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28 October 2014
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  Inside Out - West Midlands: Monday October 13, 2003


Attempted break in
Lock up, hide contents and park in a safe place.

West Midlands Police are cracking down on car crime and Inside Out investigates the problem and reports on some of the solutions.

Mark Leo was a car thief. He is banned from every car park in the country until 2007.

Since leaving prison, in December 2002, Mark Leo has gone straight.

During his crime spree he was, previously, responsible for breaking into one in twenty of the cars in Wolverhampton city centre.

Nothing would deter him, not even closed circuit television cameras.

"Soon as they turn back round, duck, hide behind the car," explains Mark.

" Soon as they turn back round again, jump in and do what you got to do and go. So cameras are no deterrent really."

Undercover policing

"None of it puts me off. Cameras, you just wait for them to turn the other way. Do what you got to do."
Mark Leo

Now there are detectives from West Midlands police working, undercover, to deter car criminals.

They are increasingly using decoy cars to catch the crooks 'red handed'.

The bait is often a mobile phone or CD player in clear sight of passers by.

"They are left on the front passenger seat ... and we take it from there and see what happens," said PC Richard Horn.

Inspector Paul Hawkins is responsible for the undercover operation and he said;

"Car crime is no different to anywhere else in the land. It is a major issue throughout the UK and the West Midlands and Wolverhampton is no different.

"In Wolverhampton city centre we tend to have 30/40 vehicles broken into each month."

In Birmingham, scenes of crimes officer, Becky Taylor gets her first call of the day. Thieves have broken into two cars parked at a city centre hotel.

Becky has to search the two cars for fingerprint and DNA evidence. The hope is that evidence will match up to a known criminal.

American consternation

One of the car drivers, an American, has not only lost his laptop with important information on it but also his passport.

"It looked like a lot of cameras were here. I didn't like this spot but it was the only place available last night.

"I am disheartened. I travel a great deal. I travel to Asia. I felt pretty safe in England. I didn't think something like this would happen here.

"Back in the states I have never had a car broken into, stolen or anything like this before."Anon

Now its a case of waiting for forensic results.

Also waiting for a result is the undercover team in Wolverhampton.

Two officers keep a close eye on the decoy car, while others patrol the streets on foot and by car.

PC Richard Horn said;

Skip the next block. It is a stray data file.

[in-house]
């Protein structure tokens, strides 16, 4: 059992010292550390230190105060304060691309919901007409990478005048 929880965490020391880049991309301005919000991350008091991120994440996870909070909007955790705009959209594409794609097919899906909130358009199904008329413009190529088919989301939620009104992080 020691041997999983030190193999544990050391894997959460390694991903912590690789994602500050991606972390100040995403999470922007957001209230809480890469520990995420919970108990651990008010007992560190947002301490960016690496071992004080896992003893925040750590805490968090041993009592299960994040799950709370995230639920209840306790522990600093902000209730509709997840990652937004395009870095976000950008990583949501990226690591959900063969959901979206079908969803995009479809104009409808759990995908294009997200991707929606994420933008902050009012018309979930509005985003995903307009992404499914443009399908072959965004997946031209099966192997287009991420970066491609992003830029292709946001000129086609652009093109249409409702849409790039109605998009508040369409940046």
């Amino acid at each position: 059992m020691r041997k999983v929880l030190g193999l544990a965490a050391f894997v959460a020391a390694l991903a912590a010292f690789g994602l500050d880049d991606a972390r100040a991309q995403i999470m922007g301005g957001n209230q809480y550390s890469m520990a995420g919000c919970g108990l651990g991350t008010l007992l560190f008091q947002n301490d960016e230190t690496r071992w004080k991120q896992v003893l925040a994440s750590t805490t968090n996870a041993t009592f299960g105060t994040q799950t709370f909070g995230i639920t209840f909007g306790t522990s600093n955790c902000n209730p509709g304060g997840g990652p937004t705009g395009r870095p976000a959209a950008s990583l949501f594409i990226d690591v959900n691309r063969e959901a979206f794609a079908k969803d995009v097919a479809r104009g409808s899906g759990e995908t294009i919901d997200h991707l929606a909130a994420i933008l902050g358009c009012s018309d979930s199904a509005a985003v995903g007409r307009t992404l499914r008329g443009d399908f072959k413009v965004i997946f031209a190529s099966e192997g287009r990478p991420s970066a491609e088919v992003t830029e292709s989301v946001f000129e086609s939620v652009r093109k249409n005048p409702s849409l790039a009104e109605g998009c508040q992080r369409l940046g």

"Something will happen. Someone will come down and you think he ain't right.

"And then that's when you say lads get a bit closer, get a bit closer and if he does it hopefully we have covered all the bases."


Radios with the face on or the face left in the car

Alarm sensors placed high up in cars

Boxes left in the back and other items left on display.

Even leaving an empty box in a car could mean a broken window.

When parking in manned car parks try and park as near to the attendant as possible.

When parking under CCTV cameras make sure to park in their area of view.

The best CCTV cameras to park under are fixed ones. That way car crooks can't dodge them and break into your vehicle.

Preventative measures?

No matter how safe you secure your car, crooks will always find a way of getting in. But some companies are now fighting back.

One of the latest inventions to stop car criminals is SuperGlass.

This consists of a thin layer of specially developed laminate bonded to the inside of car windows and made by British company, Pentagon.

The glass is strong enough to stop most car criminals. Even when smashed it still holds the window in place.

Like new methods of protecting cars, the police are striving to find new means of catching car crooks.

Mark Leo took me on a quick tour of cars and had the last word;

"This used to be one of my favourite streets cos it's so appealing. The factories are boarded up so its a blind spot.

"No one can see from the roadside COs there are bushes all down there, so I find this street really appealing.

"And look at the amount of cars that's down there as well. I'd probably hit about ten cars down here."

See also ...

Car crime

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West Midlands Police

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